Senior adviser Ed Gillespie in a conference call with reporters said Mr. Romney is shifting to provide voters with more specifics about his policy plans. Voters “are eager to hear more details about policies to turn our economy around,” said Mr. Gillespie, adding that Romney won’t outline new plans so much as “reinforce” proposals he’s already issued.
The “timing is right” for this move, added Gillespie, as millions of voters are now tuning in to Campaign 2012 after the Republican and Democratic national conventions.
As to what this might mean in practice, an ad posted Monday on YouTube by the Romney team provides a hint. Titled “The Romney Plan," the 40-second ad lists the main categories of Romney’s longtime economic plan: new trade agreements and a crackdown on Chinese trade cheating; deficit reduction; and tax and regulation reductions that help small business.
Gillespie also listed some of Romney’s preexisting energy positions as the sort of thing that might get a bigger push in days ahead. Romney would approve the Keystone XL oil pipeline, allow more exploration for oil and drilling on federal land, and so forth. These are “specifics that people go, ‘Oh, I see, that’s how you could get to be energy independent by 2020,' ” said Gillespie.
Candidates have lots of different strategies for lots of different things, so it’s hard to judge whether Romney’s Boston team has really changed its overarching view of the election. We’d think they probably haven’t, given that they’re not talking about any sort of real departure from things they’ve said before.
But what this does appear to be is a shift in communications strategy to try to refocus the election on the economy and where it's headed.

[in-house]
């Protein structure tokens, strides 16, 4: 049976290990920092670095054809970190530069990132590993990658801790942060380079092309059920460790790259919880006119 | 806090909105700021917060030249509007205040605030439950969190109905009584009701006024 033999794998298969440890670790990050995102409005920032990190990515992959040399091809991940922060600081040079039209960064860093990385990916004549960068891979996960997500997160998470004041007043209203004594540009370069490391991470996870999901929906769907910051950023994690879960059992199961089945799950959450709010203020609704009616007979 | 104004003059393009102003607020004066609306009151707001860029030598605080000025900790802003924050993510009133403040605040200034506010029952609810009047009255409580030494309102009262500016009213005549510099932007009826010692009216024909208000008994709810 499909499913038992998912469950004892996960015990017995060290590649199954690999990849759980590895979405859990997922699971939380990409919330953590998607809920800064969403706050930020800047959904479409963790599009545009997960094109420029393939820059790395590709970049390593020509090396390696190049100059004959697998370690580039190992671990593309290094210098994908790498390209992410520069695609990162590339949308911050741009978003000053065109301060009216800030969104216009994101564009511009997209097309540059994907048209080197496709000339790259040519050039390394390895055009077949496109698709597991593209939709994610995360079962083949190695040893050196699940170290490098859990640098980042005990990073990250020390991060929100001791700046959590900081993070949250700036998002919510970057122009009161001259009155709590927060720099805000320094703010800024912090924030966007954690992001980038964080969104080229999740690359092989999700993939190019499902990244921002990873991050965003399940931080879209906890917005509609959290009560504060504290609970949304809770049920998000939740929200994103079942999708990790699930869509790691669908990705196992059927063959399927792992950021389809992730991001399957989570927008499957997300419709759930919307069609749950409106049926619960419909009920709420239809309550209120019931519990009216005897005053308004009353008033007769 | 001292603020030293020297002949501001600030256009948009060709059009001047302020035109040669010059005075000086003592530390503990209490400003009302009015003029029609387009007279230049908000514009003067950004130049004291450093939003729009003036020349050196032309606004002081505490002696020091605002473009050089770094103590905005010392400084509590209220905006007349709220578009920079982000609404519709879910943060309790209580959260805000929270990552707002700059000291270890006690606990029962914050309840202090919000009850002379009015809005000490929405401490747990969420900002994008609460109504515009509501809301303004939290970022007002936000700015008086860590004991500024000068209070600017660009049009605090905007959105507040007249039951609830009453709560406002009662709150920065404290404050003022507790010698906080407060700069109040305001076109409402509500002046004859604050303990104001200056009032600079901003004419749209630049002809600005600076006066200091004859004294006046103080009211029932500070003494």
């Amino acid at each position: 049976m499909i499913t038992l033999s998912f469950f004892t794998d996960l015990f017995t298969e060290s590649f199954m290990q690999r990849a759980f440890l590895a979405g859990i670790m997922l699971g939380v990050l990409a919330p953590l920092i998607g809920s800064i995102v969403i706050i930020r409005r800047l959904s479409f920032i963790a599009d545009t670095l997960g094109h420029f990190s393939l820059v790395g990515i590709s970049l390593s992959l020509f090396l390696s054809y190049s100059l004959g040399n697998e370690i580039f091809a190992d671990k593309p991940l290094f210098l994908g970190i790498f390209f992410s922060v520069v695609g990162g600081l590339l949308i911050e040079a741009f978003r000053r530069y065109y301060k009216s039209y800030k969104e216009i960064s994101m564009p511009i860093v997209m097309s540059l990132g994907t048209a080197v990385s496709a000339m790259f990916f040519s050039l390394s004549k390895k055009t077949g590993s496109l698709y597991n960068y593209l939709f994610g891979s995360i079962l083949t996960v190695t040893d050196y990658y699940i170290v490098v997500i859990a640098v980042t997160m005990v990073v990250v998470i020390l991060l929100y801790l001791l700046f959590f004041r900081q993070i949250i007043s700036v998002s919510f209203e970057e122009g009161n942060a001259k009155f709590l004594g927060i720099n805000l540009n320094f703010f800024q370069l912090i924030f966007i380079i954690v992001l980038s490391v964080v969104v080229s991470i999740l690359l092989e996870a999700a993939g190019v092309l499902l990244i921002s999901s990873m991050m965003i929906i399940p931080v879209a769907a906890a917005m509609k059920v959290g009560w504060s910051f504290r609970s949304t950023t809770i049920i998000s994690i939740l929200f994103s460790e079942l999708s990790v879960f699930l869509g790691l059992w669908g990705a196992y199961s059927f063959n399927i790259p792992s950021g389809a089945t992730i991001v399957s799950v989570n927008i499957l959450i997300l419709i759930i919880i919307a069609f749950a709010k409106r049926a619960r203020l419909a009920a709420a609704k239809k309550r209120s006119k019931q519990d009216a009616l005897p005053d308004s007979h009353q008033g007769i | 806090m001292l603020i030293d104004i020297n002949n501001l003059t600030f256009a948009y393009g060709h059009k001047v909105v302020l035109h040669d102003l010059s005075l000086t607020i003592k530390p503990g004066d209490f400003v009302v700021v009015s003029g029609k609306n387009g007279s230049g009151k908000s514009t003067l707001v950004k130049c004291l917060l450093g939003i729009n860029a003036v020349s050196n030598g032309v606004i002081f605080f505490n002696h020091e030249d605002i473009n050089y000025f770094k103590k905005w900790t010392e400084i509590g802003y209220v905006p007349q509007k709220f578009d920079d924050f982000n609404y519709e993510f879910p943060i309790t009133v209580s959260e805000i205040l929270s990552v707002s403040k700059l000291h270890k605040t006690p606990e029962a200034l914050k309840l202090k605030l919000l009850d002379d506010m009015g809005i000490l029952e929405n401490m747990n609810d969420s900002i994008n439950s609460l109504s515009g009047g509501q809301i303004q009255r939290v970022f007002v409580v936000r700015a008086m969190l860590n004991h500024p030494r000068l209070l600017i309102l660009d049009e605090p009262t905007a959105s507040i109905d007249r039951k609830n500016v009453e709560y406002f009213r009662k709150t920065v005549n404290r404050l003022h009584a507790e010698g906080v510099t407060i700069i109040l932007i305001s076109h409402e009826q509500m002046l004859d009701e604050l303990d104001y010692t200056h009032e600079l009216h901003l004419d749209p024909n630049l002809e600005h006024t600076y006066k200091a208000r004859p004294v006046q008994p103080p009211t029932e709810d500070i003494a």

Why? Well, it’s possible Romney is just trying to turn the mainstream media’s narrative of the race. A big story in Politico about infighting among his top aides is something he’d surely love to bury. Perhaps worse, some recent polls have shown that President Obama has drawn even with Romney on the measure of which candidate voters would trust to handle economic issues.
But we’d bet that Team Romney has thought about this move a bit more broadly than that. We think it’s possible it is really driven by the calendar, and the looming presidential debates.
The debates might be Romney’s last chance to shake up the race. By repeating his own policy proposals, he may be trying to set up a comparison with Mr. Obama on specifics. He wants to present himself as the leader with a plan for the future, while the incumbent is just a tired force who’s clinging to the things he tried in the first four years.
At the Democratic National Convention, Obama in essence said he needed more time to finish the job he’s already started. Ex-President Bill Clinton made that argument most forcefully, saying nobody could have cleaned up the mess Obama inherited in just one term.
But can’t you see where Romney might be going here? He’s trying to set up the debates so he can turn to Obama and say, in essence, “This is my plan. What do you propose that hasn’t already been tried?”
Gillespie hinted at this approach during his conference call, saying voters are also curious about Obama and what he might do in a second term if reelected.
“They haven’t heard many details from him or many policy proposals at all from him,” said Gillespie.
This may sound like a long shot on the part of the Romney campaign, but remember, the election is now only weeks away. As Davidson College election expert Josh Putnam notes Monday on his Frontloading HQ blog, the problem Romney faces is that it can be difficult to oust an incumbent president in an electoral environment that is challenging but offers that incumbent some hopeful trends to highlight.
That’s why the campaign horse race has been so stable for months, with Romney always just a tick behind.
“The Romney campaign is in the same position plenty of underdog candidates/campaigns have been [in]: behind and looking for the right combination of things to right the ship. There isn’t an easy out and ... time is running short,” writes Mr. Putnam.